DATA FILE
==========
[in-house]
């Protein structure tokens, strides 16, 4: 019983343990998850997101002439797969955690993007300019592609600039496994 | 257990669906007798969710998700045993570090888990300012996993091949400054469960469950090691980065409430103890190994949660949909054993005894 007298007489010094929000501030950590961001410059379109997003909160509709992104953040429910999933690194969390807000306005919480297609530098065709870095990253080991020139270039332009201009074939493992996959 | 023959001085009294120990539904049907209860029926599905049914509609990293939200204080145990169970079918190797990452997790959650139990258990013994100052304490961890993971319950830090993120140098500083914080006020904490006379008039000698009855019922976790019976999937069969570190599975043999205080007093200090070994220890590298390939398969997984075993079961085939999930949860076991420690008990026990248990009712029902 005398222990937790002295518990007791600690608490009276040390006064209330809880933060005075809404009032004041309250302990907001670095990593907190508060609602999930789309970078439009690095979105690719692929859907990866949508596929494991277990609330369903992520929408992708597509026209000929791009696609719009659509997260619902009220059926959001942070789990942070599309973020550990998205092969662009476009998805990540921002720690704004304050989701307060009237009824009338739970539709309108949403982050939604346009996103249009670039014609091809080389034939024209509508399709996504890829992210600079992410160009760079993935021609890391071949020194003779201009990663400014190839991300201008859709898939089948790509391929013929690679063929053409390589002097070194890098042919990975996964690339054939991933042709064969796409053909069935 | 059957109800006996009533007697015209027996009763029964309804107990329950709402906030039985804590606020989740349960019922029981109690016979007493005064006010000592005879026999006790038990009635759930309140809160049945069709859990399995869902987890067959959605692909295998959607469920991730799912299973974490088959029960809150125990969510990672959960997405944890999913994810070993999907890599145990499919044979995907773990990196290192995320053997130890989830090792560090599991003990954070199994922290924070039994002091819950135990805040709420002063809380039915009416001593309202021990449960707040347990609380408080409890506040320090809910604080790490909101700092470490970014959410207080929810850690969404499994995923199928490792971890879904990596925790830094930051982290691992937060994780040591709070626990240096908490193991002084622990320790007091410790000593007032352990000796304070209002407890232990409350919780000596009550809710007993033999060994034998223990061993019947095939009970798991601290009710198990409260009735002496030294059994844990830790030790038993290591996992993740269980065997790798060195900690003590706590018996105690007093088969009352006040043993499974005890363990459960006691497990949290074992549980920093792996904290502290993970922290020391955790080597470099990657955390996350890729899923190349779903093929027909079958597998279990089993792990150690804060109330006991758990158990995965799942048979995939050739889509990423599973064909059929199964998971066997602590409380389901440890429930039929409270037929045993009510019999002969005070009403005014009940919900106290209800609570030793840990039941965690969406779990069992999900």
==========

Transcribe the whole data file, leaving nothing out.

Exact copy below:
[in-house]
């Protein structure tokens, strides 16, 4: 019983343990998850997101002439797969955690993007300019592609600039496994 | 257990669906007798969710998700045993570090888990300012996993091949400054469960469950090691980065409430103890190994949660949909054993005894 007298007489010094929000501030950590961001410059379109997003909160509709992104953040429910999933690194969390807000306005919480297609530098065709870095990253080991020139270039332009201009074939493992996959 | 023959001085009294120990539904049907209860029926599905049914509609990293939200204080145990169970079918190797990452997790959650139990258990013994100052304490961890993971319950830090993120140098500083914080006020904490006379008039000698009855019922976790019976999937069969570190599975043999205080007093200090070994220890590298390939398969997984075993079961085939999930949860076991420690008990026990248990009712029902 005398222990937790002295518990007791600690608490009276040390006064209330809880933060005075809404009032004041309250302990907001670095990593907190508060609602999930789309970078439009690095979105690719692929859907990866949508596929494991277990609330369903992520929408992708597509026209000929791009696609719009659509997260619902009220059926959001942070789990942070599309973020550990998205092969662009476009998805990540921002720690704004304050989701307060009237009824009338739970539709309108949403982050939604346009996103249009670039014609091809080389034939024209509508399709996504890829992210600079992410160009760079993935021609890391071949020194003779201009990663400014190839991300201008859709898939089948790509391929013929690679063929053409390589002097070194890098042919990975996964690339054939991933042709064969796409053909069935 | 059957109800006996009533007697015209027996009763029964309804107990329950709402906030039985804590606020989740349960019922029981109690016979007493005064006010000592005879026999006790038990009635759930309140809160049945069709859990399995869902987890067959959605692909295998959607469920991730799912299973974490088959029960809150125990969510990672959960997405944890999913994810070993999907890599145990499919044979995907773990990196290192995320053997130890989830090792560090599991003990954070199994922290924070039994002091819950135990805040709420002063809380039915009416001593309202021990449960707040347990609380408080409890506040320090809910604080790490909101700092470490970014959410207080929810850690969404499994995923199928490792971890879904990596925790830094930051982290691992937060994780040591709070626990240096908490193991002084622990320790007091410790000593007032352990000796304070209002407890232990409350919780000596009550809710007993033999060994034998223990061993019947095939009970798991601290009710198990409260009735002496030294059994844990830790030790038993290591996992993740269980065997790798060195900690003590706590018996105690007093088969009352006040043993499974005890363990459960006691497990949290074992549980920093792996904290502290993970922290020391955790080597470099990657955390996350890729899923190349779903093929027909079958597998279990089993792990150690804060109330006991758990158990995965799942048979995939050739889509990423599973064909059929199964998971066997602590409380389901440890429930039929409270037929045993009510019999002969005070009403005014009940919900106290209800609570030793840990039941965690969406779990069992999900």